Walshe says: “If you don’t go in the sea often enough, you lose that tolerance to the cold. You can condition yourself to build yourself up to it – if you just jump in and do half an hour in the sea, you could get cold water shock.”
He recommends that anyone who continues swimming over the winter – rather than dipping into the sea – buy a wetsuit. “You have to listen to your own body and know your own limits,” he says. “I wouldn’t last five minutes in the water without a wetsuit, whereas some girls could last 20 minutes and be fine. With a wetsuit, you can stay in the water for up to two hours. But if you’ve never had one before, wear it around the house first – if you go to the beach and try to put on a new wetsuit, you could be trying for half an hour.”
Just how cold does it actually get? Well, water takes longer to warm up than the air over land, so sea temperatures are generally higher than those of the air during winter, with the reverse being true in summer.
The sea around Ireland is typically at its coldest in February and at its warmest in August. Average sea temperatures off the Irish coast in February range from 7C off the northeast coast to 10C off the Atlantic southwest coast, while in August, sea temperatures are an average 16C off the south coast and 13C in the north Irish Sea, according to Met Eireann.
Cold-water therapy has been lauded as a cure for everything from anxiety to autoimmune conditions. But research into exactly why open-water swimmers reap physical and mental benefits is still ongoing.
Tadhg MacIntyre, the University of Limerick course director for the masters in sport, exercise and performance psychology, is involved in research into how blue spaces -such as coasts, rivers and canals – can affect people’s well-being.
“The strongest evidence on sea-swimming is that it’s a preventative intervention for mental health disorders,” says MacIntyre, who also swims in the ocean.
“The other extraordinary side is that if someone goes to a pool or a gym, they can leave there without having a conversation. But outdoor exercise – especially open-water swimming – enthuses us towards others.”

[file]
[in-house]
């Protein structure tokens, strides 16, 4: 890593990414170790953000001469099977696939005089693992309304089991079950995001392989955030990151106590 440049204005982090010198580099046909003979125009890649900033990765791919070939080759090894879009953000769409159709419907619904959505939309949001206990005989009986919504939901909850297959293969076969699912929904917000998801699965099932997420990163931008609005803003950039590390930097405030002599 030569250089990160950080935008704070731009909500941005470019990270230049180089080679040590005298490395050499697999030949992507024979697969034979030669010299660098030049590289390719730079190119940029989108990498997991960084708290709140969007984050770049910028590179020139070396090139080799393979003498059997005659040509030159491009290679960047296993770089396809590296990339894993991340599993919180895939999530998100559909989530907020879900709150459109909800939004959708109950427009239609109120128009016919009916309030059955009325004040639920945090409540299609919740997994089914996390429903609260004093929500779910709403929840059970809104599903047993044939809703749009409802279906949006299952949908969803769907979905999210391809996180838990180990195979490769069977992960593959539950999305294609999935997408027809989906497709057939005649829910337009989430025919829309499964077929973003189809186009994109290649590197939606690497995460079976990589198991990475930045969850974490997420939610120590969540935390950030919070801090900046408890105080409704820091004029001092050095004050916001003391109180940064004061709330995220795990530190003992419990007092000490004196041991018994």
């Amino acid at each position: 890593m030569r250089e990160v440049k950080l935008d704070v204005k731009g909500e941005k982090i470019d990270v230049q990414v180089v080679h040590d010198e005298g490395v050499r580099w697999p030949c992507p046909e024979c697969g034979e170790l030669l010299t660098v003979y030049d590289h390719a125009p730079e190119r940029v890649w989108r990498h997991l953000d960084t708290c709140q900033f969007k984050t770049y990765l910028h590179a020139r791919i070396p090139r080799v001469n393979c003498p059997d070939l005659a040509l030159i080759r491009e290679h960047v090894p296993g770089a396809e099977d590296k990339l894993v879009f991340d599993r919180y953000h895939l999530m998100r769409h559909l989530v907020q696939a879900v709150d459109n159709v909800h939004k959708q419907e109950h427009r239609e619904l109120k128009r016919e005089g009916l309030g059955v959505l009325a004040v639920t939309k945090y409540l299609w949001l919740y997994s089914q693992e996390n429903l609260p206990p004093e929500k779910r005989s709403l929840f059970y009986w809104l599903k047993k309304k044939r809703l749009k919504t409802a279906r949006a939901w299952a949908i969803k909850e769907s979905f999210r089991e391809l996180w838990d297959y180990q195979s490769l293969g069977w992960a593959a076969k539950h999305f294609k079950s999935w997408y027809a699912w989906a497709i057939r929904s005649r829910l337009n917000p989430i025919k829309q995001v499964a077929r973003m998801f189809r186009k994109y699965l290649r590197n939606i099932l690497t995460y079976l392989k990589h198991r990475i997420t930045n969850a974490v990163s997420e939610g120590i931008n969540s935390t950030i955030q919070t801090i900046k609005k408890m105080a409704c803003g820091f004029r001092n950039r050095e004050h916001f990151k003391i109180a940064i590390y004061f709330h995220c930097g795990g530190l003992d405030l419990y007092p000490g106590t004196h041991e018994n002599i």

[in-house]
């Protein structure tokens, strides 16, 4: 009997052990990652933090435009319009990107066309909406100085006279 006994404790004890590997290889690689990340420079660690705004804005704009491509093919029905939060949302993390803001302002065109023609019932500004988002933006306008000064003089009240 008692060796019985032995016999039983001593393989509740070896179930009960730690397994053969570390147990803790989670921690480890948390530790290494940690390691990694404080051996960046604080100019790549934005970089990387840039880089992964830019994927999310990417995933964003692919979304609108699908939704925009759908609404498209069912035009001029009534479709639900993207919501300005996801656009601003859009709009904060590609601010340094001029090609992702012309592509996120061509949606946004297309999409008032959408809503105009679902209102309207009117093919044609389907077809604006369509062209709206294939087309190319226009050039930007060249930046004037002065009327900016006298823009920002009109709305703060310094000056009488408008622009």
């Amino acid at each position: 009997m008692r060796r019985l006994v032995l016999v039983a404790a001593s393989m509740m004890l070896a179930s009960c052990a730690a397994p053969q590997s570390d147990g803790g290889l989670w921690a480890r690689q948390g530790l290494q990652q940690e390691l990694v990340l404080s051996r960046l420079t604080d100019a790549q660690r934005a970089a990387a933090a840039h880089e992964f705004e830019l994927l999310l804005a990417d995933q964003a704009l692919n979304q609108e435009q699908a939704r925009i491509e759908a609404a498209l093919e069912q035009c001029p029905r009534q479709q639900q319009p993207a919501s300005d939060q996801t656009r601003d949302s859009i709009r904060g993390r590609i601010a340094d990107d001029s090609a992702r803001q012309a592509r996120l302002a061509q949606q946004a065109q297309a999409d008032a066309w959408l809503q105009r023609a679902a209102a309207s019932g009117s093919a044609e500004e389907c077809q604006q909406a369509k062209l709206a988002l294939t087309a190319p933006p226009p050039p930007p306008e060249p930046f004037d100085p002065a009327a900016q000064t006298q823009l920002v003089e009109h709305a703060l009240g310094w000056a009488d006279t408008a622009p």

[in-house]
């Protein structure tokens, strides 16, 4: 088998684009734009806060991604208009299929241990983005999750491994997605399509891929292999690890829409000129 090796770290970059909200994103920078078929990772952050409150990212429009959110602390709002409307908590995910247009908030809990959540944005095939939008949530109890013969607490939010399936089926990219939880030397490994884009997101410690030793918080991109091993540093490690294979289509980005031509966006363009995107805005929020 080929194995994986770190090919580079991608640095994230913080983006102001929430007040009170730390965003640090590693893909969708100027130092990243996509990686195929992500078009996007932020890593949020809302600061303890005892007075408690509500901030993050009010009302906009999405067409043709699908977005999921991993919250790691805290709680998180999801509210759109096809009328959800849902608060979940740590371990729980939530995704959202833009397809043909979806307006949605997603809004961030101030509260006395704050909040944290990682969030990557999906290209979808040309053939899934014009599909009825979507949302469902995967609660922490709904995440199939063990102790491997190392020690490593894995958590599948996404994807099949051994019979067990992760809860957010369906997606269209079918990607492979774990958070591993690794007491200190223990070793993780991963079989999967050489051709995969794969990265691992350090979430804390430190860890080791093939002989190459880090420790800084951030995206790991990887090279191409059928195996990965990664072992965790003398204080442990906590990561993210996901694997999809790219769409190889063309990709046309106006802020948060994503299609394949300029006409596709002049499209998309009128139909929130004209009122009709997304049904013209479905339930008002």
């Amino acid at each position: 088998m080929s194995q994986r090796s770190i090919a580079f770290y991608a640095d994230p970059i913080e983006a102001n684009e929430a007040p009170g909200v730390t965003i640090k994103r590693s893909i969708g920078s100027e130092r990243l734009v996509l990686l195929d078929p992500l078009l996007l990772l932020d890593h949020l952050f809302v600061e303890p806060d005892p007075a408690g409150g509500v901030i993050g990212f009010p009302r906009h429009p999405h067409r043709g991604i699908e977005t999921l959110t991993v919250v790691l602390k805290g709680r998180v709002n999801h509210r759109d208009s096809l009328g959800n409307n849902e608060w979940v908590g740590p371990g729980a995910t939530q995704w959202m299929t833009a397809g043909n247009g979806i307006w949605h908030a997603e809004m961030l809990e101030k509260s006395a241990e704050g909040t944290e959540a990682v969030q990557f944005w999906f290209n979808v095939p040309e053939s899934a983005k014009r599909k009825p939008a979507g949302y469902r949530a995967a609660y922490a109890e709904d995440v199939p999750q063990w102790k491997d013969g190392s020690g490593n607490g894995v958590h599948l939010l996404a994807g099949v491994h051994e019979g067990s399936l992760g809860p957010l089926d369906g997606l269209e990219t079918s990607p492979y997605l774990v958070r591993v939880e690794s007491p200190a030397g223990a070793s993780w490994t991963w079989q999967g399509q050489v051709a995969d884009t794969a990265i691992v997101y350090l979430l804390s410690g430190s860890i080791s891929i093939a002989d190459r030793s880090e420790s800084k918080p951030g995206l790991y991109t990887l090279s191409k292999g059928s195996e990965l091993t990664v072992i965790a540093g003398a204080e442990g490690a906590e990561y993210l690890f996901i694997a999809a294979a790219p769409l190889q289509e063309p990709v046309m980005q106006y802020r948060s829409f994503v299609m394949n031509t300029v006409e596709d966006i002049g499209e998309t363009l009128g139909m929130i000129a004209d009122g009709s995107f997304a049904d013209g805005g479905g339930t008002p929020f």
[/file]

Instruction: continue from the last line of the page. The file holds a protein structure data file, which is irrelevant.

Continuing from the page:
While Clare Sands, who trained as a beach lifeguard, has found herself “addicted to the endorphins” that come with swimming all year around, she also is in awe of the “social benefits”.
“It’s not just about the swim, but what it represents”, says Sands, a 27-year-old fiddle-player and singer-songwriter. “It’s about the catch-up in the car and the catch-up in the water.”
Sands doesn’t wear a wetsuit in winter but picked up a “miraculous” tip from a 75-year-old fellow swimmer. “He told me to fill a hot-water bottle with lukewarm water and put it on your body after getting out of the sea.”
Over the last few months, Mary Sexton, a planner with the RTÉ Concert Orchestra who lives in Monkstown, has been joining the “steady stream of people” who swim at Seapoint, the Forty Foot or the Vico at sunrise. Sexton spent her Cork childhood summers doing water safety training around the coast but didn’t start winter swimming until last November.
“I dipped in, did 10 strokes, screamed and was then hooked,” she says. “It stops you spending so much time in your head and just brings you back to your body. It’s better than any drug – it feels like a therapy.
“When the sea is very cold and my feet are like ice blocks, I use a floor matt from the car to put underneath my feet. If you go with a group or with someone else, you might think you have to get in, even if the sea is choppier and rougher than what you are used to. I’m a good strong swimmer but there are times when I’ll decide it’s not safe to get in. The sea will always be there tomorrow.”